To get punters through the doors, supermarkets have entered a price war over bread, with $1 now the norm. As we saw in our book Appetite for Destruction, the trouble is that with white bread you get what you pay for. Like most fake food, there are costs with white bread that don’t appear on the price tag.
White bread is stripped of good stuff
In their natural form, grains contain some good stuff. This is why things like bread are considered a ‘staple’ and why they once made up the largest part of the old food pyramid. The trouble is that white bread has most of these good nutrients (up to 75% in some cases) stripped out during the manufacturing process.
White bread is a win-win for breadmakers, because not only do some people prefer the taste (you’ll see why below), but without the nutrients in (especially oils from the germ mixed), white flour keeps for longer too. This allows for the mass production of white flour and white bread. Hence why supermarkets can sell loaves for $1.
Certainly consumers are convinced. White bread is the usual choice of around one third of Kiwis, with another 50% choosing ‘light grain’ bread, which is also mostly made of white flour. Don’t be fooled – white bread with a few seeds thrown in (like Molenberg) is still pretty much white bread. Only around 12% of Kiwis regularly choose ‘heavy’ grain breads.
The only loser in this is our health. Most of our modern health woes are because our diet has too much energy and insufficient nutrients, and white bread is adding to this problem. Given that bread is such a major part of our diet, merely switching to eating wholegrain bread could solve many of our fibre and other nutrient deficiencies. And before you say anything – the white bread with the fibre and other nutrients (vitamins and minerals) stuffed back in isn’t as good as the real thing. We simply aren’t good enough at food manufacturing to beat Mother Nature’s recipe.
White bread is pretty much the same as eating sugar
The way bread is made doesn’t only alter the nutritional content of bread, it alters the way our body digests it. And when it comes to digesting carbohydrates like bread in particular, this is really important.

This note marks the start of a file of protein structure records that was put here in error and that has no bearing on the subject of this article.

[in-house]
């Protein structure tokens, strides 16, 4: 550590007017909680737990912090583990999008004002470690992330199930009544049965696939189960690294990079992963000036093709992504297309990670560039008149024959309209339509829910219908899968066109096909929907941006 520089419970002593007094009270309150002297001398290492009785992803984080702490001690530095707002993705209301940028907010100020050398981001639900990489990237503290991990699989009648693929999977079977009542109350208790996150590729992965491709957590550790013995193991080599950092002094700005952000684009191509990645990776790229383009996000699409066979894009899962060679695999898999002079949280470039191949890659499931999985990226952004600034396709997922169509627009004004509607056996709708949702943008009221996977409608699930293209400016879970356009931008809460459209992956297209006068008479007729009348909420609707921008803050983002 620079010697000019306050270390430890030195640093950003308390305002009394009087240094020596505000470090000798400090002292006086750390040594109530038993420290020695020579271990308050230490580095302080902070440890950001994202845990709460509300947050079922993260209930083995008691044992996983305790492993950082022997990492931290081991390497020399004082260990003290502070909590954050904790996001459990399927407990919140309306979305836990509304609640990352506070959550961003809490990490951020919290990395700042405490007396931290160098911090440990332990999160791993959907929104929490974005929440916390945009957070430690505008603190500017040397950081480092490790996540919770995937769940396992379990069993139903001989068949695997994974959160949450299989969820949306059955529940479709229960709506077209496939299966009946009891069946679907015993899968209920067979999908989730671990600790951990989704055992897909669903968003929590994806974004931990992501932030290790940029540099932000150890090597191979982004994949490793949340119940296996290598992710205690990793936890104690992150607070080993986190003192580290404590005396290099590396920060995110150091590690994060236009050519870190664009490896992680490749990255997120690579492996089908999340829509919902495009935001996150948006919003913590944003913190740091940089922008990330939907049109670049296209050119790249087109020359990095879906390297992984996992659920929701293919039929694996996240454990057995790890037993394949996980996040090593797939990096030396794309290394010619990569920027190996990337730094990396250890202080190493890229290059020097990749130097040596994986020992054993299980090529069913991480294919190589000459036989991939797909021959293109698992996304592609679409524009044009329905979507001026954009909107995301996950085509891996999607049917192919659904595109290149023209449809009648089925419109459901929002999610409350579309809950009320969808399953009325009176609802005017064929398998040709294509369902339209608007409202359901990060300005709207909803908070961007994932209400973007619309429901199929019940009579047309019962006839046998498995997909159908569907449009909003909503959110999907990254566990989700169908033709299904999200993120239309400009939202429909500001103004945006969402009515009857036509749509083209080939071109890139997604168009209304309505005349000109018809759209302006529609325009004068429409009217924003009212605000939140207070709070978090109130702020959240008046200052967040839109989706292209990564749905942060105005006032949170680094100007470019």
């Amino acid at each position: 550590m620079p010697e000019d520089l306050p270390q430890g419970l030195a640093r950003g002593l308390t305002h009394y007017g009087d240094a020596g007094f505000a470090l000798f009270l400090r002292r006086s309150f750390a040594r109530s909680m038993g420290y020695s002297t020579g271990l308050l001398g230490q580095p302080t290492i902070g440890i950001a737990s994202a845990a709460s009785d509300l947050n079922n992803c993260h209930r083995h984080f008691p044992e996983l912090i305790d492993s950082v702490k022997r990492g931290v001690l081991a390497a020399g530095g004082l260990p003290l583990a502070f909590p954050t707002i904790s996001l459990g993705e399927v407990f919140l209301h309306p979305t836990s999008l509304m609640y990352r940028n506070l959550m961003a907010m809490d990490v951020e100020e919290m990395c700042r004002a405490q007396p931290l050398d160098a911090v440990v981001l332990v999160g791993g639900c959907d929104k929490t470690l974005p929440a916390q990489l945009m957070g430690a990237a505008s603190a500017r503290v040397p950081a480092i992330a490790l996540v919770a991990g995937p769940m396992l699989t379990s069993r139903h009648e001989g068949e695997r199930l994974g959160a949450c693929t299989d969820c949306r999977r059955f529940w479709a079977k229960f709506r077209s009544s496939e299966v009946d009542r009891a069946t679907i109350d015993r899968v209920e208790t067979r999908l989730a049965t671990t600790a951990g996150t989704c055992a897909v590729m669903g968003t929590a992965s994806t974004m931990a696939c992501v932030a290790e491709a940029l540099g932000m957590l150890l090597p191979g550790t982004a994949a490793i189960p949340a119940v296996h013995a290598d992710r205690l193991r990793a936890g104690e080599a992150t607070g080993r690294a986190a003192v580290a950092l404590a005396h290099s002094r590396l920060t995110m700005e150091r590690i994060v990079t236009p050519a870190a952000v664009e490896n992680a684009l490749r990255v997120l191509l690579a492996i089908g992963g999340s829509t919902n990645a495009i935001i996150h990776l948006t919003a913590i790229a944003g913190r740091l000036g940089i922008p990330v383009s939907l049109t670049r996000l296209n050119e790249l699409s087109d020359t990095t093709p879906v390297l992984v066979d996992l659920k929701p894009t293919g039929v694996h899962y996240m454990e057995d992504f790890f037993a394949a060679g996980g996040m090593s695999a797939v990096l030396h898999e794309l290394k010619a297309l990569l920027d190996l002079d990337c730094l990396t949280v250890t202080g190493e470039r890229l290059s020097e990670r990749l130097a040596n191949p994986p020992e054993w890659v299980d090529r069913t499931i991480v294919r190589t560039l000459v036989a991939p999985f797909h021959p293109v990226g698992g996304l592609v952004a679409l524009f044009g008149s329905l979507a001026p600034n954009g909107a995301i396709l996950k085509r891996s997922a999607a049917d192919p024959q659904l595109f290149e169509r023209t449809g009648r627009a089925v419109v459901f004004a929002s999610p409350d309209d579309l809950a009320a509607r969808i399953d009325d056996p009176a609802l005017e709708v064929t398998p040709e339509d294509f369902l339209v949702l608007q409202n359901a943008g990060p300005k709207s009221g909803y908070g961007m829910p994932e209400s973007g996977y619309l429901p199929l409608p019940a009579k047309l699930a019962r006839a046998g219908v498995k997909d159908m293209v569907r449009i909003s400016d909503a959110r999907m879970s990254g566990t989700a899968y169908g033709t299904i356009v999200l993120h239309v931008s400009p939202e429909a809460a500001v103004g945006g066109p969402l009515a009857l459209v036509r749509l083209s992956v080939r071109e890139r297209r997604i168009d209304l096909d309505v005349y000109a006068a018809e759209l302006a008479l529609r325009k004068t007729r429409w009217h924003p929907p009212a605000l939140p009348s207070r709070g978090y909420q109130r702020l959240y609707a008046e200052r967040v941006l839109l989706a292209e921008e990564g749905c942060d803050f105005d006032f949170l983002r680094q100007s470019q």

Processing of grains tends to break down the natural structures of the food, making them easier to digest. Without the fibre and nutrients of the wholegrain wheat, eating white bread is almost the same as eating sugar. That is probably why we like white bread so much, it appeals to our primeval craving for high energy foods (like refined sugar and fat).
Here is what happens when you eat a white bread compared to wholemeal stuff. Without the nutrients like fibre the body digests it really quickly. Instead of getting a slow, steady release of energy, the body gets a flood all at once. So much that the body struggles to deal with it all, and usually ends up storing some as fat. Once the body has dealt with the spike, it is left with no fuel, so the eater feels tired and craves more food. This is the classic post-sugar crash – and it applies to white bread too. This hunger usually means we end up eating more, which in turn makes us fatter.
Is white bread really cheap and filling?
Many people buy white bread because it is cheap and bulky and so they think it will fill them up. They may not understand or may not be worried about the lack of nutrients, the energy density or the way white bread is digested. They just want something that will fill their kids’ stomachs within a budget, which is fair enough. But are these refined grains really as filling as we think
First up, cheap breads are more likely to pull a Jesus trick – magically making more bread out of nothing. The reason they are so fluffy is because they are plumped up with air and water. When it comes to bread, weight is a better guide of what you are getting for your money than size.
And second, if you eat white bread your body will burn it quicker (even if it is storing some of it as fat) so you will end up hungry sooner. Unless you have fantastic self-control you will end up eating more overall.
So in reality, $1 white bread is a false economy. Paying a bit more for wholegrain bread is not only better for our health, it sustains us for longer, which will cut the rest of your grocery bill.
If you’re unsure about which bread to buy, here is a simple rule of thumb called the ‘flap test’. If you hold a slice of bread up and wiggle it and it flaps around in the breeze rather than breaking, then it probably isn’t much good.